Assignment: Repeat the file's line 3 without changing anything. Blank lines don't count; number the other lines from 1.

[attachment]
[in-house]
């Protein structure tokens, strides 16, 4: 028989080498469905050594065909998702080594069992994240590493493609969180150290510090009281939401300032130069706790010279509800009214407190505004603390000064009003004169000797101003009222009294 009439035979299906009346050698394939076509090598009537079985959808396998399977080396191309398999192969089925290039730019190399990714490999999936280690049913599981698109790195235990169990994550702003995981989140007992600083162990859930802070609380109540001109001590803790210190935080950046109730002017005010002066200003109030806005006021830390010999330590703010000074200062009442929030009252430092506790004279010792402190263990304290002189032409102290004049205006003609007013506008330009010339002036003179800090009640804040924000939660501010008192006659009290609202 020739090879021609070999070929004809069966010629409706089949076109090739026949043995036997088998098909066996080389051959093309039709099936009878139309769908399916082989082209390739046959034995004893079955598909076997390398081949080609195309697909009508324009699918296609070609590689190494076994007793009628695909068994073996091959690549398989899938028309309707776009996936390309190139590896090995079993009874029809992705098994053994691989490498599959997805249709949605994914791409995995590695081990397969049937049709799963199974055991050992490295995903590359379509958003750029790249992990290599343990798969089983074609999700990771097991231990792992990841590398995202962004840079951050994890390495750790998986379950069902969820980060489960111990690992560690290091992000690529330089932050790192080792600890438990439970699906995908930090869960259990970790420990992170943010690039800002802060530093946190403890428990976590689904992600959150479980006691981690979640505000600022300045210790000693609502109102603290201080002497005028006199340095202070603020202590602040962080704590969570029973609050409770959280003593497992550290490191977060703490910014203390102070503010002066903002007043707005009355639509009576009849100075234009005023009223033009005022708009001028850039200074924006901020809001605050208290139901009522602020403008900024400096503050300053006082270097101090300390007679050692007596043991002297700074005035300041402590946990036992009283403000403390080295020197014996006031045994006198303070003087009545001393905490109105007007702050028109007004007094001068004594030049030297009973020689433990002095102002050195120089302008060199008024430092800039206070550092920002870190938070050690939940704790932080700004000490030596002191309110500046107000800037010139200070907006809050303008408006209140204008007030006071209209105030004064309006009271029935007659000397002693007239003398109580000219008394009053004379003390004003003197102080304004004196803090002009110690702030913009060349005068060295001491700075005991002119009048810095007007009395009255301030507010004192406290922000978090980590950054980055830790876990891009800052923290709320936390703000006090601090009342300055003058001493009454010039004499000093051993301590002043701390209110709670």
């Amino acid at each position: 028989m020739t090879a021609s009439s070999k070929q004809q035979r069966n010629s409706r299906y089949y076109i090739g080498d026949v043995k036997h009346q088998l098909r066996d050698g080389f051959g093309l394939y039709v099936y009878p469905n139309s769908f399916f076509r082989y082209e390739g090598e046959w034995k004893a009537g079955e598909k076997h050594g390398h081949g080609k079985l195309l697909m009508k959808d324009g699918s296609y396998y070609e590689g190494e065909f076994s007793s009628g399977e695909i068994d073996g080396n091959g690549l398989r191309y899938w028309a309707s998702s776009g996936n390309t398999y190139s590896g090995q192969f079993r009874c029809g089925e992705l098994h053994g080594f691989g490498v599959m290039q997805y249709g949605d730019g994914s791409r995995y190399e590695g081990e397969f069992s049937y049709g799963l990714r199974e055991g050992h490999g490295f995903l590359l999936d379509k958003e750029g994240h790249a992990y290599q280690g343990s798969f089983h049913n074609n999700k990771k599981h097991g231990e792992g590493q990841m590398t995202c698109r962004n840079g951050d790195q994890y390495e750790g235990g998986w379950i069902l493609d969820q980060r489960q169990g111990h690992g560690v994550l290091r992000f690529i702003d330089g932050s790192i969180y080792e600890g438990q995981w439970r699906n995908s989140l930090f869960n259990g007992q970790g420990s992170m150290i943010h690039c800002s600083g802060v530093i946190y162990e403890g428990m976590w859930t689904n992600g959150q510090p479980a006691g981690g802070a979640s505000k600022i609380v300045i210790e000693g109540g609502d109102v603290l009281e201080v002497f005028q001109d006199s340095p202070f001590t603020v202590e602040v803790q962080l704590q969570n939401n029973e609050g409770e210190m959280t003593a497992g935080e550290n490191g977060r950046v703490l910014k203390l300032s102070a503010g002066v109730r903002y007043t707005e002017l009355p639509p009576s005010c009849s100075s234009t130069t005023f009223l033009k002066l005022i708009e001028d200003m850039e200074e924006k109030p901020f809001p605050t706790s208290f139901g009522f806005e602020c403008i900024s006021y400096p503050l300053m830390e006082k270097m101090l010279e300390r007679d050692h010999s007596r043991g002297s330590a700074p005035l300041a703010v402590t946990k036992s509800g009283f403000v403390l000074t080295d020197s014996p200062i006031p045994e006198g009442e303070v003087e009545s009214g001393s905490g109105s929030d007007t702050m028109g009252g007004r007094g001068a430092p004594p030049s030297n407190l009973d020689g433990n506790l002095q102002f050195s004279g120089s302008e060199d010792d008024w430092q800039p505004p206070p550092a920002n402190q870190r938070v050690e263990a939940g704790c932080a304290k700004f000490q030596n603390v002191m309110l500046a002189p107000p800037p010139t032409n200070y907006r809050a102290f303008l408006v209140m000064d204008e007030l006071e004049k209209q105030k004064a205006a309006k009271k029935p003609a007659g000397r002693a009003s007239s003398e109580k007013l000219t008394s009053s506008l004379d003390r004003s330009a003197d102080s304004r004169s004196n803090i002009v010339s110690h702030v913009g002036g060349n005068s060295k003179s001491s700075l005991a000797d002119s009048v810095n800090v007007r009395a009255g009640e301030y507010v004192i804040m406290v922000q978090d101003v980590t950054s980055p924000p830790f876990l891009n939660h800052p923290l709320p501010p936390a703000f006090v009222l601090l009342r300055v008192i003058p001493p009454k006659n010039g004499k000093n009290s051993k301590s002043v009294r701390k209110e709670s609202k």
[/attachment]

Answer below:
């Amino acid at each position: 028989m020739t090879a021609s009439s070999k070929q004809q035979r069966n010629s409706r299906y089949y076109i090739g080498d026949v043995k036997h009346q088998l098909r066996d050698g080389f051959g093309l394939y039709v099936y009878p469905n139309s769908f399916f076509r082989y082209e390739g090598e046959w034995k004893a009537g079955e598909k076997h050594g390398h081949g080609k079985l195309l697909m009508k959808d324009g699918s296609y396998y070609e590689g190494e065909f076994s007793s009628g399977e695909i068994d073996g080396n091959g690549l398989r191309y899938w028309a309707s998702s776009g996936n390309t398999y190139s590896g090995q192969f079993r009874c029809g089925e992705l098994h053994g080594f691989g490498v599959m290039q997805y249709g949605d730019g994914s791409r995995y190399e590695g081990e397969f069992s049937y049709g799963l990714r199974e055991g050992h490999g490295f995903l590359l999936d379509k958003e750029g994240h790249a992990y290599q280690g343990s798969f089983h049913n074609n999700k990771k599981h097991g231990e792992g590493q990841m590398t995202c698109r962004n840079g951050d790195q994890y390495e750790g235990g998986w379950i069902l493609d969820q980060r489960q169990g111990h690992g560690v994550l290091r992000f690529i702003d330089g932050s790192i969180y080792e600890g438990q995981w439970r699906n995908s989140l930090f869960n259990g007992q970790g420990s992170m150290i943010h690039c800002s600083g802060v530093i946190y162990e403890g428990m976590w859930t689904n992600g959150q510090p479980a006691g981690g802070a979640s505000k600022i609380v300045i210790e000693g109540g609502d109102v603290l009281e201080v002497f005028q001109d006199s340095p202070f001590t603020v202590e602040v803790q962080l704590q969570n939401n029973e609050g409770e210190m959280t003593a497992g935080e550290n490191g977060r950046v703490l910014k203390l300032s102070a503010g002066v109730r903002y007043t707005e002017l009355p639509p009576s005010c009849s100075s234009t130069t005023f009223l033009k002066l005022i708009e001028d200003m850039e200074e924006k109030p901020f809001p605050t706790s208290f139901g009522f806005e602020c403008i900024s006021y400096p503050l300053m830390e006082k270097m101090l010279e300390r007679d050692h010999s007596r043991g002297s330590a700074p005035l300041a703010v402590t946990k036992s509800g009283f403000v403390l000074t080295d020197s014996p200062i006031p045994e006198g009442e303070v003087e009545s009214g001393s905490g109105s929030d007007t702050m028109g009252g007004r007094g001068a430092p004594p030049s030297n407190l009973d020689g433990n506790l002095q102002f050195s004279g120089s302008e060199d010792d008024w430092q800039p505004p206070p550092a920002n402190q870190r938070v050690e263990a939940g704790c932080a304290k700004f000490q030596n603390v002191m309110l500046a002189p107000p800037p010139t032409n200070y907006r809050a102290f303008l408006v209140m000064d204008e007030l006071e004049k209209q105030k004064a205006a309006k009271k029935p003609a007659g000397r002693a009003s007239s003398e109580k007013l000219t008394s009053s506008l004379d003390r004003s330009a003197d102080s304004r004169s004196n803090i002009v010339s110690h702030v913009g002036g060349n005068s060295k003179s001491s700075l005991a000797d002119s009048v810095n800090v007007r009395a009255g009640e301030y507010v004192i804040m406290v922000q978090d101003v980590t950054s980055p924000p830790f876990l891009n939660h800052p923290l709320p501010p936390a703000f006090v009222l601090l009342r300055v008192i003058p001493p009454k006659n010039g004499k000093n009290s051993k301590s002043v009294r701390k209110e709670s609202k």